I "accidentally" read two Australian novels in a row this weekend. I'm embarrassed to say I don't think I've ever read any Australian literature! I have some Oz authors on my TBR shelves (two or three Peter Carey books and a couple of Kate Grenville's) but until yesterday, they remained TBR. (OK, I just realized I read The Thorn Birds, but that was oh so many lifetimes ago.)
For Orange July I'd picked out a Grenville (The Idea of Perfection - 2001 Orange Prize winner) and a new book by Gail Jones, Sorry, from the 2008 long list. These books are quite different from each other but both excellent reads and worthy of recognition.
The Idea of Perfection is filled with quirky characters, mostly people who are uncomfortable in their own skin and who question their own every move and every word that comes out of their mouth (or not, as the case may be). Harley Savage and Douglas Cheeseman both end up in "the bush," in the small town of Karakarook, NSW, pop 1374. They are there for very different reasons: she, to set up a heritage museum and he, to help destroy the town's most prominent heritage icon, Bent Bridge. Conflict ensues.
One of the lesser characters was my favorite: Felicity Porcelline is obsessed (putting it mildly) with her looks and youth, so obsessed that she constantly thinks about how she is holding her face or her neck so as not to cause a line or, God forbid, a wrinkle.
If she did not smile between now and when he came home, she could afford to give him two smiles tonight. And after each smile she could just pop into the bathroom for a moment to undo the damage by smoothing a little dab of moisturiser around the corners of the mouth.I found her character incredibly sad and, though Grenville draws Felicity a bit over the top, it's not that far a stretch when we see almost global obsession with youth and beauty.
She would listen very attentively as he told her about his day, and after the second smile there would probably be no need to smile again for the rest of the evening.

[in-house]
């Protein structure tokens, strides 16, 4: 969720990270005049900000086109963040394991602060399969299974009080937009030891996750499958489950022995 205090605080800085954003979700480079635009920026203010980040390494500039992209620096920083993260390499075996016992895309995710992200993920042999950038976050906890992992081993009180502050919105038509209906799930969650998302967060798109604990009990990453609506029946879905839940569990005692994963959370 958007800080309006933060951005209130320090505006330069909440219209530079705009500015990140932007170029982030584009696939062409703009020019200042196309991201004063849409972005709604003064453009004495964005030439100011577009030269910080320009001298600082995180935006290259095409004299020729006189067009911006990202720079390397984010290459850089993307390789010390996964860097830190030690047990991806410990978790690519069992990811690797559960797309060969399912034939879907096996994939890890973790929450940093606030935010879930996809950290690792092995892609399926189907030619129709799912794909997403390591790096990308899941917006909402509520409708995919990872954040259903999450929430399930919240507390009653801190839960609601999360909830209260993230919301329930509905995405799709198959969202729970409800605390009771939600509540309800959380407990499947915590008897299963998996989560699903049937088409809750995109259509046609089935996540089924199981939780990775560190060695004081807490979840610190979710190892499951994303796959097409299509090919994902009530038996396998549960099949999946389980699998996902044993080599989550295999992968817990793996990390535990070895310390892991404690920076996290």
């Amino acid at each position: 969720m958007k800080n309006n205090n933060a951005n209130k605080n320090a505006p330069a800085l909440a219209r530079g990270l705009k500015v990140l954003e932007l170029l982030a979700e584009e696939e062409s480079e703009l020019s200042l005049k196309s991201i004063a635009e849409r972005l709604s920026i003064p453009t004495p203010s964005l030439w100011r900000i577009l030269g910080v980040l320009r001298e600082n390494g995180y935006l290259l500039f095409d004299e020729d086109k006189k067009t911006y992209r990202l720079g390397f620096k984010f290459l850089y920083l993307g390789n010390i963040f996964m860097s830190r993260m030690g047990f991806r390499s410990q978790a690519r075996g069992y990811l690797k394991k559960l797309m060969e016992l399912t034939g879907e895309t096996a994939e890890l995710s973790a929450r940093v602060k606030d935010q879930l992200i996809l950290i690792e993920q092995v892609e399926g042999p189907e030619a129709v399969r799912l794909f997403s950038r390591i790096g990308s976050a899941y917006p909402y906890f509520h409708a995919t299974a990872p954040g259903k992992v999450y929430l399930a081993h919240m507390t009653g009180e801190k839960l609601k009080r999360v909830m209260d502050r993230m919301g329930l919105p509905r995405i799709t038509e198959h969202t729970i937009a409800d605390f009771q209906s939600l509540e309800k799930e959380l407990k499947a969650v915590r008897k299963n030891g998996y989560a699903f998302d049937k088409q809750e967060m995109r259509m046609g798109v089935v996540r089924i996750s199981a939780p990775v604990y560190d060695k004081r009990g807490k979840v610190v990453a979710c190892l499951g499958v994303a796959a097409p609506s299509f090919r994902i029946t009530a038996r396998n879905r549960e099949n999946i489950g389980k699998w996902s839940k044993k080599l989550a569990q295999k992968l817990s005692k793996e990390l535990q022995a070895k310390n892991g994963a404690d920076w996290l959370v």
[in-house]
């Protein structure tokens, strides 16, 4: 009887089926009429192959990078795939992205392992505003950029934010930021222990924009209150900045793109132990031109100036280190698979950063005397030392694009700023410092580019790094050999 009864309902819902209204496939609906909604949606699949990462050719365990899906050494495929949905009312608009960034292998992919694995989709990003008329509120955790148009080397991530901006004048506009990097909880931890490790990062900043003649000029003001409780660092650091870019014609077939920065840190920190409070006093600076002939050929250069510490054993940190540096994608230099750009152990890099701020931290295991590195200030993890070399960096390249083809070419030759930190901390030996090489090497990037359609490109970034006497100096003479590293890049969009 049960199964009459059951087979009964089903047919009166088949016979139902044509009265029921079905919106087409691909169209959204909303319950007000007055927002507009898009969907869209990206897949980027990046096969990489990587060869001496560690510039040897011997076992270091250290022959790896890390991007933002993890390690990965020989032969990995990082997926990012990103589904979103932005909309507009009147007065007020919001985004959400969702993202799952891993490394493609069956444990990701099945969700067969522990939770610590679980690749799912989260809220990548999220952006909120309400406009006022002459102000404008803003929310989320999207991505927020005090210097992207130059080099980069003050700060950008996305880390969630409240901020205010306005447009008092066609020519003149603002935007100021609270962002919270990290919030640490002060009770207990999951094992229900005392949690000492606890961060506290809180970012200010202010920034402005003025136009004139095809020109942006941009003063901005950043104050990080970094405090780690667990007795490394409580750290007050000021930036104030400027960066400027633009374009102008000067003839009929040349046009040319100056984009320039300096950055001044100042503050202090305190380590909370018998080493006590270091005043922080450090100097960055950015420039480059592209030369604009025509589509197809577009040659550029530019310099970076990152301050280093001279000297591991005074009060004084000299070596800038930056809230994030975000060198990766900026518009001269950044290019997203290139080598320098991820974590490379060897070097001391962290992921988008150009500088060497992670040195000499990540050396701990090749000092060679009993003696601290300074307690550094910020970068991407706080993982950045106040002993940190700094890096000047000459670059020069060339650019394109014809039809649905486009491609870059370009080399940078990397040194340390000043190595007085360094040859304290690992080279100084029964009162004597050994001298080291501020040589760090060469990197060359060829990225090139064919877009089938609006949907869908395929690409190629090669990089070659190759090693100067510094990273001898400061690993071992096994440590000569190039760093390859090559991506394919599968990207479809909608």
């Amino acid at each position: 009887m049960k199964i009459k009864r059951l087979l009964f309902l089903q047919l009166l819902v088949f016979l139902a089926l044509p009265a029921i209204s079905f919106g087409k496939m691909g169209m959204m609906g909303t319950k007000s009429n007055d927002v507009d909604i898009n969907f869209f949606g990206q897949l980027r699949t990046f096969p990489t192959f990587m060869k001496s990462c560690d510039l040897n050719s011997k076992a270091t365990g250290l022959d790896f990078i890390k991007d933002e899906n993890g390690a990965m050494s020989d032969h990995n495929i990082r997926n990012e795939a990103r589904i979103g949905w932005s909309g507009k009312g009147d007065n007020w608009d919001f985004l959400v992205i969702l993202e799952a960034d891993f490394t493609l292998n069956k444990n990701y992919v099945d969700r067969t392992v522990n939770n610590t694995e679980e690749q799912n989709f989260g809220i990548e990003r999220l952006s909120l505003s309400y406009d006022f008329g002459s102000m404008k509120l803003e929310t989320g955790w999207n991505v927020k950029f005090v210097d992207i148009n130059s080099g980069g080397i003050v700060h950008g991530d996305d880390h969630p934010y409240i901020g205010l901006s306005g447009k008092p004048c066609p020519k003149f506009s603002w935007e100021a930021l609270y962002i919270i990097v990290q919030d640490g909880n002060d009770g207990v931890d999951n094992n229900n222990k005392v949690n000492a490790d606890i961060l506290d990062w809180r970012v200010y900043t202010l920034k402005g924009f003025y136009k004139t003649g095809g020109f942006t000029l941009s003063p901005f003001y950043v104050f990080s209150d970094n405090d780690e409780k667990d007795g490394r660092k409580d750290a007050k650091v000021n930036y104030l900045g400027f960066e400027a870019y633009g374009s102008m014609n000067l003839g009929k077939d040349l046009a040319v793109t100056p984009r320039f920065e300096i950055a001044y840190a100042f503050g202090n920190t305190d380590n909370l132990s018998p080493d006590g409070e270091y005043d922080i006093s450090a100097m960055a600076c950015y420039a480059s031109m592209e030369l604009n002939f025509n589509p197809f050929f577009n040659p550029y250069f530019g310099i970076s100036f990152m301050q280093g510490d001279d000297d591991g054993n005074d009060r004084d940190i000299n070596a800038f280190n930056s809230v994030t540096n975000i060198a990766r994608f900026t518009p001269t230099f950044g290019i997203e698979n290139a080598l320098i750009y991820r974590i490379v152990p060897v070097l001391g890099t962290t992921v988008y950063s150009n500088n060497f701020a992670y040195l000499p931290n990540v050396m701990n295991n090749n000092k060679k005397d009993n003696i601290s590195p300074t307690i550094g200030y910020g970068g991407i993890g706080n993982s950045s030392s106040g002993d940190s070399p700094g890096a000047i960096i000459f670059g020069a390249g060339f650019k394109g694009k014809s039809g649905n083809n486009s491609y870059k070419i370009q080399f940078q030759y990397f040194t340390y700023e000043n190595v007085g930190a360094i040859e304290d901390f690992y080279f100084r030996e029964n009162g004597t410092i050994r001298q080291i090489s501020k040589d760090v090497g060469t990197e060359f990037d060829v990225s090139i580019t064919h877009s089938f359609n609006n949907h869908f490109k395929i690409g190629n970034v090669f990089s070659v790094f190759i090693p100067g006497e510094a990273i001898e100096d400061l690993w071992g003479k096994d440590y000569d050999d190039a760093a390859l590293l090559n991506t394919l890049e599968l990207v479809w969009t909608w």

The book is humorous and poignant, with characters who struggle to find their place in the world. There's so much discomfort in the characters that I often found myself squirming for them. It's a coming-of-middle-age story.
Grenville makes wonderful use of italics. She doesn't use quotation marks in dialogue, which I thought would make me crazy, but it's quite seamless and effective. Highly recommend.
Sorry is set in western Australia beginning in 1930. It alternates seamlessly between the first and third person narrative of Perdita, the only - and unexpected - child of Nicholas and Stella Keene, recent immigrants from England. Nicholas is cruel and abusive; Stella is mentally ill and is forever quoting Shakespeare soliloquys and sonnets. Perdita, partly out of survival, easily befriends Aborigines and outcasts (such as Billy, a deaf mute neighbor boy).
Perdita's life is filled with loss - of family, caregivers, friends, home. They are evacuated when the Japanese attack Broome. She must start over numerous times. She is sad but strong. When she develops a debilitating stutter after witnessing her father's murder (opening scene, not a spoiler!), she gains a deep understanding of others who struggle to fit in where no one wants them.
This is a tender book, the relationships between Perdita and Billy, Mary, Flora, Stella and the doctor who ultimately helps her discover her truth are beautifully drawn. Highly recommend.
I found an online Australian slang dictionary to be quite helpful while reading these books, for words like chook (chicken), ute (utility vehicle), barbie (barbeque) and billy (container for boiling water). The language is colorful and the landscape lends a unique feel to the stories.
I'm looking forward to reading more by these fine authors --and finally getting to those Peter Carey books too!